A MUST READ FOR ALL NEW INDIAN ADMINISTRATIVE SERVICE (IAS) OFFICER EXAMINATION CANDIDATES
Saturday, June 20, 2015
YOGA IS A GIFT FOR THE ENTIRE HUMAN RACE, RECOGNIZING ITS ORIGIN IN THE HINDU CULTURE IS NOT TO BE MISINTERPRETED AS CLAIMING OWNERSHIP OF YOGA, YOGA IS INTERNATIONAL AS OF JUNE 21, 2015, THE HUMAN RACE OWNS IT, IT IS INDIA'S GIFT TO HUMAN RACE
How far have we gotten?
From Newsweek/Washington Post to the New York Times
Namaste and welcome to the second of our four part series documenting the history and impact of HAF’s Take Back Yoga Project. This is Day 2 on our trip down memory lane, and the theme of this newsletter is jnana yoga, or the Path of Knowledge.
Love or devotion for our teachings could not be enough to educate the yoga world at large about the Hindu roots of yoga. Careful study of an issue, weighing multiple perspectives, nuancing language, and always being willing to seek out more knowledge have been key ingredients to TBY. The HAF team is fortunate to have life-long students of Hinduism amongst our Executive Council, staff, and Board. We also have had the benefit of drawing from the wisdom of respected swamis, yoga teachers, and scholar-practitioners of religion and ancient Indian history.
The opportunity to test our arguments and refine the language with which we would convey this very obvious, yet forgotten message about yoga came rather quickly. In April of 2010, New Age icon Deepak Chopra tried to deny yoga’s Hindu roots in response to HAF Board member Aseem Shukla’s first introduction of the campaign on Newsweek/Washington Post’s On Faith. A debate ensued, and after the five essay back and forth went viral, it was aptly titled “The Great Yoga Debate: Shukla vs. Chopra.”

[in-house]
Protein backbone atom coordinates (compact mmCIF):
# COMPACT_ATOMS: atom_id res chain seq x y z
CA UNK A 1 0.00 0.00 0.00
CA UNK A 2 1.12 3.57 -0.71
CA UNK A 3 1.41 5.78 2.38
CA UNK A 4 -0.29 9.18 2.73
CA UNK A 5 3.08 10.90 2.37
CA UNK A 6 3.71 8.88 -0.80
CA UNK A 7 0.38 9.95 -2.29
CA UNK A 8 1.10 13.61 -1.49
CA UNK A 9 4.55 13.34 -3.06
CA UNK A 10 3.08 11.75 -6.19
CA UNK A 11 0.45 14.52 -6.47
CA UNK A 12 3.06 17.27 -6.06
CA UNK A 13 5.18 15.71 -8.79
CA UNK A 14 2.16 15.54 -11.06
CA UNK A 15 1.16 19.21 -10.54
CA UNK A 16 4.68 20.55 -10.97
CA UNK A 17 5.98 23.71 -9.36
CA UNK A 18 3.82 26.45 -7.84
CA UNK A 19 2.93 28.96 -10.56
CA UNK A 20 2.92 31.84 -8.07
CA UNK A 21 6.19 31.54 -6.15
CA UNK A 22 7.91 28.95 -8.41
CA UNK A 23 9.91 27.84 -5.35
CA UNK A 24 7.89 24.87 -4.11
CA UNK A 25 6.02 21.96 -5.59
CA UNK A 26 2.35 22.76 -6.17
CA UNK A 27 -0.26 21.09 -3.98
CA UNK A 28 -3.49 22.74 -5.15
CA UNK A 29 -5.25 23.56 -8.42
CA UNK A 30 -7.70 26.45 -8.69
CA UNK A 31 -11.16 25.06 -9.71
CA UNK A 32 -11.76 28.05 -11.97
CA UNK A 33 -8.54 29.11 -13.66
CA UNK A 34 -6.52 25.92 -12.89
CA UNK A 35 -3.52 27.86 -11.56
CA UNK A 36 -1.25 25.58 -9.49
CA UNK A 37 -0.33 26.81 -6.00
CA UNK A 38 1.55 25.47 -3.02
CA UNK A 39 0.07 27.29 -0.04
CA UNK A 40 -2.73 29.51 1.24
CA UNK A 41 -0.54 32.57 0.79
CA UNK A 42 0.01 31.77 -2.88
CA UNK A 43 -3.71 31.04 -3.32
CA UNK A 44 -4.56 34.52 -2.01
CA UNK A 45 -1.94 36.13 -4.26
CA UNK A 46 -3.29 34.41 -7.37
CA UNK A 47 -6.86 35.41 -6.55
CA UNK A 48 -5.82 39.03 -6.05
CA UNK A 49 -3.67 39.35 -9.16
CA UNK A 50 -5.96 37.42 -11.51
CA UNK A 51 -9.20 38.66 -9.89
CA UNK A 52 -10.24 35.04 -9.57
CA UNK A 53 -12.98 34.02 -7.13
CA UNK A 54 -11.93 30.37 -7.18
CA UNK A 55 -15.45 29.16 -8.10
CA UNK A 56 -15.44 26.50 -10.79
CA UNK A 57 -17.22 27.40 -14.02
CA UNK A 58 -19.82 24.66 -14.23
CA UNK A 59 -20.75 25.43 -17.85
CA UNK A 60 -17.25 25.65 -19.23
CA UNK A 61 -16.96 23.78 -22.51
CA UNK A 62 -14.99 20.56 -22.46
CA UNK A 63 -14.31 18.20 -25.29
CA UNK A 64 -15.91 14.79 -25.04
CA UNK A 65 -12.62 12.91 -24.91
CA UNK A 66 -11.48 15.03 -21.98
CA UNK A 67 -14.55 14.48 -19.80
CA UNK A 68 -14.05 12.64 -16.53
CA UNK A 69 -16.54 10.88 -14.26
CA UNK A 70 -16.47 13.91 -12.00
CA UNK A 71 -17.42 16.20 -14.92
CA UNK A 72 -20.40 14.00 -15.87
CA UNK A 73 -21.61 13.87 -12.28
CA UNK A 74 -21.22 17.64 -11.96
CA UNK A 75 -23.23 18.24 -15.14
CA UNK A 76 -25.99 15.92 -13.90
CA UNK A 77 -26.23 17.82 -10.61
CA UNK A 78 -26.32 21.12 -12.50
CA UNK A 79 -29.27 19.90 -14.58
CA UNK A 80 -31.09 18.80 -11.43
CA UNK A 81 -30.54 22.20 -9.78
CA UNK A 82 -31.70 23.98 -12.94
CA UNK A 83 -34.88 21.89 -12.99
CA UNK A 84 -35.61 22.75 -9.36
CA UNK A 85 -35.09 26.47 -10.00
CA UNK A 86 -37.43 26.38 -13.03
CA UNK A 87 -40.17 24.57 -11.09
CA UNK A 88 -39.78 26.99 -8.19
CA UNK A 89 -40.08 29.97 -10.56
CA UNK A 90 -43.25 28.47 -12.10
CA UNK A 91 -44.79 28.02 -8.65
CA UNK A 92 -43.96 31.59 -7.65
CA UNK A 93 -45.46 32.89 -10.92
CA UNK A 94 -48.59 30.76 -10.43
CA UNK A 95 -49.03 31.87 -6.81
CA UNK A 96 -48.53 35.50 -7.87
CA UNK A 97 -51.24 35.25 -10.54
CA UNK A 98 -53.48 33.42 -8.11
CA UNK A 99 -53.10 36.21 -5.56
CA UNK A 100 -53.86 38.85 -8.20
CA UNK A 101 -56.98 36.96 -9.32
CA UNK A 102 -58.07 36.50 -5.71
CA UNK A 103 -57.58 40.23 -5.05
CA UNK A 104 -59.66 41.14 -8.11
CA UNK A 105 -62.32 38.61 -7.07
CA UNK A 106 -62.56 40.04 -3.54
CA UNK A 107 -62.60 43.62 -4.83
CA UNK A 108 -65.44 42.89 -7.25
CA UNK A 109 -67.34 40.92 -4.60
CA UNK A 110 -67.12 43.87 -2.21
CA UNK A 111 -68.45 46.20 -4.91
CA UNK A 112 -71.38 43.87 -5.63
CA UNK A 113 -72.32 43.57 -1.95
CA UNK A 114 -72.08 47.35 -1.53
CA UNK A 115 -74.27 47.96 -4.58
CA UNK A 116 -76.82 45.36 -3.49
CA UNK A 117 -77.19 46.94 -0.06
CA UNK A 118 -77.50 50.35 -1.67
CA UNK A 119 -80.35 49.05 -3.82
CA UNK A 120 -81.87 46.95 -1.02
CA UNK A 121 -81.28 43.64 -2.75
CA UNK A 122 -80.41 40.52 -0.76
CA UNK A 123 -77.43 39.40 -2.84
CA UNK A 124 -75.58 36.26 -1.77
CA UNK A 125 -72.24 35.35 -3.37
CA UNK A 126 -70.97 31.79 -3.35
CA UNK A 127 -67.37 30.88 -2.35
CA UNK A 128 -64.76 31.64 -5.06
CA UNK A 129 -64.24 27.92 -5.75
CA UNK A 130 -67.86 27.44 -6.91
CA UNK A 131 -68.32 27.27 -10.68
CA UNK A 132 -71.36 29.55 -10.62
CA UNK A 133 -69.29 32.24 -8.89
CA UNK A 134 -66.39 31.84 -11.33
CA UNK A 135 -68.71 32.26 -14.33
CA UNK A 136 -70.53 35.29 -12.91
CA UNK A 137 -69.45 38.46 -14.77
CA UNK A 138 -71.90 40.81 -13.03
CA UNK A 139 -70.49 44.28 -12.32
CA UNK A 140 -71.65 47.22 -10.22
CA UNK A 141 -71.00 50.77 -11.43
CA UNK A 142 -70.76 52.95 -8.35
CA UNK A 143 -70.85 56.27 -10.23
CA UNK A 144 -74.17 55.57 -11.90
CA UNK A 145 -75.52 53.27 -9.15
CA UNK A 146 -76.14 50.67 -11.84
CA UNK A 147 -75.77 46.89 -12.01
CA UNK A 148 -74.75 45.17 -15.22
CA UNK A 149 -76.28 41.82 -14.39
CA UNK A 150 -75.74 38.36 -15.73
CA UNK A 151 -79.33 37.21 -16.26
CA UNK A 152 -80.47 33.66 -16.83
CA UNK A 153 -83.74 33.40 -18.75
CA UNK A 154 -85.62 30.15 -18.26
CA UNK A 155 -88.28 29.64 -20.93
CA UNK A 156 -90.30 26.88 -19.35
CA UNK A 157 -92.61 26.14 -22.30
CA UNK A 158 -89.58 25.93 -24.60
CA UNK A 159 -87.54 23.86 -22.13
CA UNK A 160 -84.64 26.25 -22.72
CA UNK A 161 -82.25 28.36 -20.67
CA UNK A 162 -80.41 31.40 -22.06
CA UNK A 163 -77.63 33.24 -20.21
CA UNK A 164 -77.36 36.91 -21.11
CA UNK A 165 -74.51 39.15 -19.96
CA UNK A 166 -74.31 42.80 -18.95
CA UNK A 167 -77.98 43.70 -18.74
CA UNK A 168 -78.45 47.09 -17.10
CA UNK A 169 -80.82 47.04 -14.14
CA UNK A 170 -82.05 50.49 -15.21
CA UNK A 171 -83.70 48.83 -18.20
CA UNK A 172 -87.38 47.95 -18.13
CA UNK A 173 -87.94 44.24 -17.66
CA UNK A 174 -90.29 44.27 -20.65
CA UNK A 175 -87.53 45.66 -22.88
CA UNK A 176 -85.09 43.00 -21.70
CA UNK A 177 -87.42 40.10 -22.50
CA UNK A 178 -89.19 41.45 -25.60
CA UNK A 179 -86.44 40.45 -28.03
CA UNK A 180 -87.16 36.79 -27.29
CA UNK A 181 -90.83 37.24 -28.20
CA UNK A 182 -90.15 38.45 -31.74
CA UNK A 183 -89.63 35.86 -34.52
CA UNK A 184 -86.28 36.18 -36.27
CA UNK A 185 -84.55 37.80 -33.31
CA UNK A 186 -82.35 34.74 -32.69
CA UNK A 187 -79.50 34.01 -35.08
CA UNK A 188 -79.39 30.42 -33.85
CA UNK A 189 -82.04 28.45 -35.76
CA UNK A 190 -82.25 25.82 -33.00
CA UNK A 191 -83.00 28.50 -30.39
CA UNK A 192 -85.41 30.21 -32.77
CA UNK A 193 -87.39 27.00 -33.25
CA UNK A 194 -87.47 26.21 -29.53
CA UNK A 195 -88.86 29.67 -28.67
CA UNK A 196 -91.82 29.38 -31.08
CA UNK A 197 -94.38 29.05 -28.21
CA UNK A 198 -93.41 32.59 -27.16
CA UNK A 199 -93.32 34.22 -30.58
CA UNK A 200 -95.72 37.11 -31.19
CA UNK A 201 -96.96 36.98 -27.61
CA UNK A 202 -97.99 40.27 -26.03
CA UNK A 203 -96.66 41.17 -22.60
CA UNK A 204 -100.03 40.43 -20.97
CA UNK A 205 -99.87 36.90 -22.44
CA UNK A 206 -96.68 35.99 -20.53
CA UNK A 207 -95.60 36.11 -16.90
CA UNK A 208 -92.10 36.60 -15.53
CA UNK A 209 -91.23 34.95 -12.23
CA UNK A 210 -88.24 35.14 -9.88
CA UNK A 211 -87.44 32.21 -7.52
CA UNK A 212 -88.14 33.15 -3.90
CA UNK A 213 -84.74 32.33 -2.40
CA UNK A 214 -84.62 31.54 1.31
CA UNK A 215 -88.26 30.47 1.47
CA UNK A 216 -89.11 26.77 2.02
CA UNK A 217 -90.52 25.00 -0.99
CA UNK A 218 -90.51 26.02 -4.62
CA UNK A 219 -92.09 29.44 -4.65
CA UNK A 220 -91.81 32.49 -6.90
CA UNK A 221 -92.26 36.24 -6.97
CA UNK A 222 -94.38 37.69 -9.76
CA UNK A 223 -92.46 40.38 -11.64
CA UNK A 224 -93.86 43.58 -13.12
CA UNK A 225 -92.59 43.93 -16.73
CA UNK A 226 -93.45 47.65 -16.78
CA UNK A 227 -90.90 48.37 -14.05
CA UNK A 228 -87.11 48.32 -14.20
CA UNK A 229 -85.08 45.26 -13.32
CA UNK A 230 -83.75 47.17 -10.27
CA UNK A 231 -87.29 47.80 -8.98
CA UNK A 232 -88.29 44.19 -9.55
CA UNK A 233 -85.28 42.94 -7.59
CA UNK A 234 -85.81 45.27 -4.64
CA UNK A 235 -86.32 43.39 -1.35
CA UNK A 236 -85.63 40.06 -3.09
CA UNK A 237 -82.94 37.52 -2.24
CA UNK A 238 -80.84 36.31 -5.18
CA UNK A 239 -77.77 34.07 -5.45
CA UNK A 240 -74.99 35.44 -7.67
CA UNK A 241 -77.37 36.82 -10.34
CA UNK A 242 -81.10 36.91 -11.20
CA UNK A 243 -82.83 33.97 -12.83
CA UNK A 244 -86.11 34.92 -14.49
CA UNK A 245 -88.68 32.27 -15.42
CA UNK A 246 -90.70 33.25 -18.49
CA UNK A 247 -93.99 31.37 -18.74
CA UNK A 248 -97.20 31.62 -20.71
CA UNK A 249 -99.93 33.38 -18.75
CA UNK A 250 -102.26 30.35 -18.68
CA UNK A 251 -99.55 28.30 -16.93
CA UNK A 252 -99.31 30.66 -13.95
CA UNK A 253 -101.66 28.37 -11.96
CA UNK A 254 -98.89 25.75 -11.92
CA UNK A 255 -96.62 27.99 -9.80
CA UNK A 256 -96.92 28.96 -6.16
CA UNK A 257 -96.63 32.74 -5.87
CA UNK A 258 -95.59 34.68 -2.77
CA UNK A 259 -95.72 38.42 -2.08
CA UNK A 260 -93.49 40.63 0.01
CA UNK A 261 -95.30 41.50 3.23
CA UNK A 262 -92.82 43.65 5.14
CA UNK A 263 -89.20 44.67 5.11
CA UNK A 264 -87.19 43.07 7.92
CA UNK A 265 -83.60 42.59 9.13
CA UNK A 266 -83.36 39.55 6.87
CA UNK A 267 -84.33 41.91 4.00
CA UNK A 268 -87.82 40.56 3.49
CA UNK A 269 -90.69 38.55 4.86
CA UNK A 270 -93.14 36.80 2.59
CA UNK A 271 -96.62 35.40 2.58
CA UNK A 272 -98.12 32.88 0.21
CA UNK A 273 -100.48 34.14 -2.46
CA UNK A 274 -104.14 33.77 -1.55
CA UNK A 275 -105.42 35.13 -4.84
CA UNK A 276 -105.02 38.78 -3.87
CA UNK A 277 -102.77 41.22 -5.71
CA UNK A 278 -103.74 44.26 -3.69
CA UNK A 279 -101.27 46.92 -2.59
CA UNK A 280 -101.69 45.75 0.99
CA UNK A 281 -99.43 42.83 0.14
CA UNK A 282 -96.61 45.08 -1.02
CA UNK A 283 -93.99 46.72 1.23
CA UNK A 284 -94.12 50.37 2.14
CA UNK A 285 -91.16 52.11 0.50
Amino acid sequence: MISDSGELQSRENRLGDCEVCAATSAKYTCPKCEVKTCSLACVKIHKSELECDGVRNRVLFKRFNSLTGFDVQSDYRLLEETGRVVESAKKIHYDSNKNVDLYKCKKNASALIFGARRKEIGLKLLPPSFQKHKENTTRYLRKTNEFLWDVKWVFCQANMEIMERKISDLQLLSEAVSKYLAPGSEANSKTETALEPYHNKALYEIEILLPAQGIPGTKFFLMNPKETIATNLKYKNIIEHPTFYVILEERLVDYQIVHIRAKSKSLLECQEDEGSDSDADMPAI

After round one on On Faith with Aseem and the front-page headline on the New York Times, Hindu Group Stirs a Debate over Yoga’s Soul on Thanksgiving Day 2010, Dr. Chopra went for round two. Little did he know that HAF’s Senior Director, Sheetal Shah, and Executive Director, Suhag Shukla, were up for the challenge. Armed with the facts and with a one-two punch, Sheetal on Treehugger.com and Suhag on Huffington Post, rebutted his efforts to twist TBY into a fight about ownership, as opposed to one about acknowledging origins. And we stayed the course. Later that year, HAF’s Executive Council member Ramesh Rao wrote It’s Wrong to Deny Yoga’s Hindu Roots in The Guardian.
As the coverage of TBY broadened, we continued to deepen our own knowledge of not only the history, but also the nuances of yoga and its philosophy. But to sustain a campaign, devotion and knowledge require ACTION or as we know it, karma.
So for tomorrow, we’ll cover the next path -- TBY and the Path of Action. If you missed yesterday's leg of the trip, TBY and The Path of Devotion, don't worry. The travel log's should still be in your inbox.
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